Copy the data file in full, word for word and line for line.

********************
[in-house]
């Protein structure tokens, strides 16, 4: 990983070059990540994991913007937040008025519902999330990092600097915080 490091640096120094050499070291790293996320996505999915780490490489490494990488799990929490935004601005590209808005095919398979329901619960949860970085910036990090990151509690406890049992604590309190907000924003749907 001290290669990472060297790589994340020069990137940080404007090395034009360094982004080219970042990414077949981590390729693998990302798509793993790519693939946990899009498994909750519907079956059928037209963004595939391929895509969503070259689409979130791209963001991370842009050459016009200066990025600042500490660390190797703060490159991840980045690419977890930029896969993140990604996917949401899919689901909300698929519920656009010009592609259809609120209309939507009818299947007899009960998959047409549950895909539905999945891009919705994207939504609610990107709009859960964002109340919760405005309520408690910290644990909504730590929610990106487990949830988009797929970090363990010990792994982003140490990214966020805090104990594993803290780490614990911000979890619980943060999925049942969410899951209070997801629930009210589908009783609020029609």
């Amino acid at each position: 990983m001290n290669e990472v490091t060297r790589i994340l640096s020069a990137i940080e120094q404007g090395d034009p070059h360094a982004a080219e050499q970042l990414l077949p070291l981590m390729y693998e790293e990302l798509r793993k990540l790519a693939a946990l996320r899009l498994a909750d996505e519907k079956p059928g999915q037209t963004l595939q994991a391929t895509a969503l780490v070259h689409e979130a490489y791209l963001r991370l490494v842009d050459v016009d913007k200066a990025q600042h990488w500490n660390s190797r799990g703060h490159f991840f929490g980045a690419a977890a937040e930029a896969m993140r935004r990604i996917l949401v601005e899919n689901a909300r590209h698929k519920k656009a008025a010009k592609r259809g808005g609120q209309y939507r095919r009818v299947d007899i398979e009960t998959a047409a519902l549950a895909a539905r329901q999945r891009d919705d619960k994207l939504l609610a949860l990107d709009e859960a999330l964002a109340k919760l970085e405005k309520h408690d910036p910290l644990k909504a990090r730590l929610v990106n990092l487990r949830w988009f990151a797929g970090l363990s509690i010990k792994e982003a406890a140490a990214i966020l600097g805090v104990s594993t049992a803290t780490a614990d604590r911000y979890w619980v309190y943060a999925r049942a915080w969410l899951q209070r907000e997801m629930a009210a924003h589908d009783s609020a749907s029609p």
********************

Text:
[in-house]
């Protein structure tokens, strides 16, 4: 990983070059990540994991913007937040008025519902999330990092600097915080 490091640096120094050499070291790293996320996505999915780490490489490494990488799990929490935004601005590209808005095919398979329901619960949860970085910036990090990151509690406890049992604590309190907000924003749907 001290290669990472060297790589994340020069990137940080404007090395034009360094982004080219970042990414077949981590390729693998990302798509793993790519693939946990899009498994909750519907079956059928037209963004595939391929895509969503070259689409979130791209963001991370842009050459016009200066990025600042500490660390190797703060490159991840980045690419977890930029896969993140990604996917949401899919689901909300698929519920656009010009592609259809609120209309939507009818299947007899009960998959047409549950895909539905999945891009919705994207939504609610990107709009859960964002109340919760405005309520408690910290644990909504730590929610990106487990949830988009797929970090363990010990792994982003140490990214966020805090104990594993803290780490614990911000979890619980943060999925049942969410899951209070997801629930009210589908009783609020029609």
């Amino acid at each position: 990983m001290n290669e990472v490091t060297r790589i994340l640096s020069a990137i940080e120094q404007g090395d034009p070059h360094a982004a080219e050499q970042l990414l077949p070291l981590m390729y693998e790293e990302l798509r793993k990540l790519a693939a946990l996320r899009l498994a909750d996505e519907k079956p059928g999915q037209t963004l595939q994991a391929t895509a969503l780490v070259h689409e979130a490489y791209l963001r991370l490494v842009d050459v016009d913007k200066a990025q600042h990488w500490n660390s190797r799990g703060h490159f991840f929490g980045a690419a977890a937040e930029a896969m993140r935004r990604i996917l949401v601005e899919n689901a909300r590209h698929k519920k656009a008025a010009k592609r259809g808005g609120q209309y939507r095919r009818v299947d007899i398979e009960t998959a047409a519902l549950a895909a539905r329901q999945r891009d919705d619960k994207l939504l609610a949860l990107d709009e859960a999330l964002a109340k919760l970085e405005k309520h408690d910036p910290l644990k909504a990090r730590l929610v990106n990092l487990r949830w988009f990151a797929g970090l363990s509690i010990k792994e982003a406890a140490a990214i966020l600097g805090v104990s594993t049992a803290t780490a614990d604590r911000y979890w619980v309190y943060a999925r049942a915080w969410l899951q209070r907000e997801m629930a009210a924003h589908d009783s609020a749907s029609p």